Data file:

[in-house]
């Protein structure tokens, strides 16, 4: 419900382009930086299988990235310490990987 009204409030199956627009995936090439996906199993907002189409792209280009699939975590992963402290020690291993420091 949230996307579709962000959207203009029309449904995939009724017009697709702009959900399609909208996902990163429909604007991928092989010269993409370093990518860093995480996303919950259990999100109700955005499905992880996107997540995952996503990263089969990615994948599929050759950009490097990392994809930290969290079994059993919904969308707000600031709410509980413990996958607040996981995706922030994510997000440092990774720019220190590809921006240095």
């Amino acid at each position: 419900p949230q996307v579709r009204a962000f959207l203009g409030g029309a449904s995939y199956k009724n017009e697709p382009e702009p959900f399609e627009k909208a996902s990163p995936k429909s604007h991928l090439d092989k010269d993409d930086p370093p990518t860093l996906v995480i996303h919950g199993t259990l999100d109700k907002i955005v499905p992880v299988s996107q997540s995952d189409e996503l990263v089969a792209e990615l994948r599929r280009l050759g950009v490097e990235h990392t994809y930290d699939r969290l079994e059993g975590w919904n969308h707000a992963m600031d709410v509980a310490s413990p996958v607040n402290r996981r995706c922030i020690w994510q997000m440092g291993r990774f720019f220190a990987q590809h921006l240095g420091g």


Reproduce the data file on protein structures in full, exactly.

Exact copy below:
[in-house]
């Protein structure tokens, strides 16, 4: 419900382009930086299988990235310490990987 009204409030199956627009995936090439996906199993907002189409792209280009699939975590992963402290020690291993420091 949230996307579709962000959207203009029309449904995939009724017009697709702009959900399609909208996902990163429909604007991928092989010269993409370093990518860093995480996303919950259990999100109700955005499905992880996107997540995952996503990263089969990615994948599929050759950009490097990392994809930290969290079994059993919904969308707000600031709410509980413990996958607040996981995706922030994510997000440092990774720019220190590809921006240095």
């Amino acid at each position: 419900p949230q996307v579709r009204a962000f959207l203009g409030g029309a449904s995939y199956k009724n017009e697709p382009e702009p959900f399609e627009k909208a996902s990163p995936k429909s604007h991928l090439d092989k010269d993409d930086p370093p990518t860093l996906v995480i996303h919950g199993t259990l999100d109700k907002i955005v499905p992880v299988s996107q997540s995952d189409e996503l990263v089969a792209e990615l994948r599929r280009l050759g950009v490097e990235h990392t994809y930290d699939r969290l079994e059993g975590w919904n969308h707000a992963m600031d709410v509980a310490s413990p996958v607040n402290r996981r995706c922030i020690w994510q997000m440092g291993r990774f720019f220190a990987q590809h921006l240095g420091g």